Philo is a relatively new streaming service, offering a pared-down selection of cable channels that are available for a very low price. You can get 43 channels for just $16, or get a total of 55 channels for a $20 monthly subscription. You can check out our full review here for a more extensive breakdown of Philo’s features, pricing plans, pros, and cons.
However, given the low price of the service, it may not be too surprising that there are some gaps in its channel coverage, along with a few other issues that may make it a less-than-ideal choice for some cord-cutters.
In this article, we’ll explore the best cable-free streaming alternatives to Philo.
The Biggest Problems with Philo – Explained
Philo offers you quite a bit for your money. You get DVR with unlimited recordings for 30 days, and you can stream your content on up to 3 devices at once – making it better than comparable services like DirecTV Now and Sling TV in this regard.
7-day free trial
3 simultaneous streams
7-day free trial
3 simultaneous streams
But, given the low cost of Philo, there are few areas where the company has skimped a bit.
Extremely poor sports coverage
One of the main reasons behind Philo’s budget price is that it eschews sports coverage almost entirely. You will not find ESPN, NBC Sports, FOX Sports, or any other major sports networks on Philo – and you won’t be able to watch local FOX, ABC, or NBC channels, either. Sports coverage is relegated to the automotives-focused Velocity – which occasionally airs coverage of car races.
If you want sports coverage, Philo is absolutely not for you. However, even if you don’t care about sports coverage, Philo’s low price point means there are still some significant gaps in its channel lineup.
Lacks several major cable entertainment networks
With Philo, you can watch programming from several major cable networks like AMC, A&E, and BET, as well as IFC, Discovery, and Comedy Central.
However, there is no support for other major networks like TBS, TNT, and FX/FXX, Cartoon Network, SyFy, and quite a few other channels.
If you’re looking for a streaming service that can completely replace cable for you, Philo is not an ideal choice.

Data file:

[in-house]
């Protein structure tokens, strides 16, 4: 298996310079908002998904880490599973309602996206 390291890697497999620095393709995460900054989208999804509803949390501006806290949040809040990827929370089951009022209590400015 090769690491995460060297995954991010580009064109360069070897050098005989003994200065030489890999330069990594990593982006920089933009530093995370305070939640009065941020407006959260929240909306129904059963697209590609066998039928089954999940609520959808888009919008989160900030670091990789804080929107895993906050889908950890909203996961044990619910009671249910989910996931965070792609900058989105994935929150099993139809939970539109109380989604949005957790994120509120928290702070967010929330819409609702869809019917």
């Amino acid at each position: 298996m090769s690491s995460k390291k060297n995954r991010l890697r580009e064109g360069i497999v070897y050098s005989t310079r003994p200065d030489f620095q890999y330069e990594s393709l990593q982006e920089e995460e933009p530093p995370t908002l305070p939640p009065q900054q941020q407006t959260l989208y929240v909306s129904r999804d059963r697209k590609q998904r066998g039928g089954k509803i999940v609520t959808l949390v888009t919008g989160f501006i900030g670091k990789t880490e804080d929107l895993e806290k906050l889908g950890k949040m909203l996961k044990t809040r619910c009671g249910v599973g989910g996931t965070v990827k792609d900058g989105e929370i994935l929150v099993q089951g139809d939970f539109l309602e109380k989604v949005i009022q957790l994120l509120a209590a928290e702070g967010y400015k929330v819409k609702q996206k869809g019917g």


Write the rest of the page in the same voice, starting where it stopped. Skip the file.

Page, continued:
Limited device support
The final problem we have with Philo is its limited device support. The service is still relatively new, so it’s not surprising that support is limited – but it’s still disappointing in some respects.
When the service first launched, you could only stream Philo your web browser, iOS and Android, and Roku devices. Recently, though, Philo added support for the 4th gen and later Apple TV, as well as Amazon Fire TV.
However, there is still no support for Android. You have to watch your content in your Chrome browser, which provides a poor user experience, and burns through your battery very quickly.
What Alternatives are there to Philo?
If you are not interested in Philo, but still want to subscribe to a “skinny bundle” as a cable alternative, you have plenty of options. Let’s explore your choices now.
If poor sports coverage is the primary reason you’re not interested in Philo, fuboTV is a great choice for you. fuboTV began as a sports-focused streaming service, and it still offers the widest variety of sports coverage of any “skinny bundle” subscription.
For $45/month, fuboTV includes NBC Golf, Fox Sports and Fox Sports regional affiliates, CBS Sports Network, beIN Sports, Fox Soccer Plus, NBA TV, NFL Network, and NBCSN – alongside nearly a dozen other sports channels.
You can also upgrade to the $50/month fubo Extra package, which will get you a total of 100+ channels, including Stadium, GSN and Cooking Channel
Notably, ESPN is absent – but that’s pretty much the only sports channel that’s not available on fuboTV.
Platform support is also better than Philo. fuboTV offers support for iOS/Android, web browsers, Chromecast, Roku, Apple TV, Amazon Fire TV, and Android TV devices.
However, you can only stream on 2 devices at once. The DVR is also not quite as good as Philo. You only get 10 show “slots”, or a 30-hour program recording limit.
Overall, fuboTV is a good alternative to Philo if you are a sports fan. It costs $45/month, but you can get your first month for a discount and there’s a free 7-day trial available on their website, so you can give the service a try with no commitment.
Sling TV is available either in the $25/month “Orange” package, or the $25/month “Blue” package. Both of these packages are viable alternatives to Philo.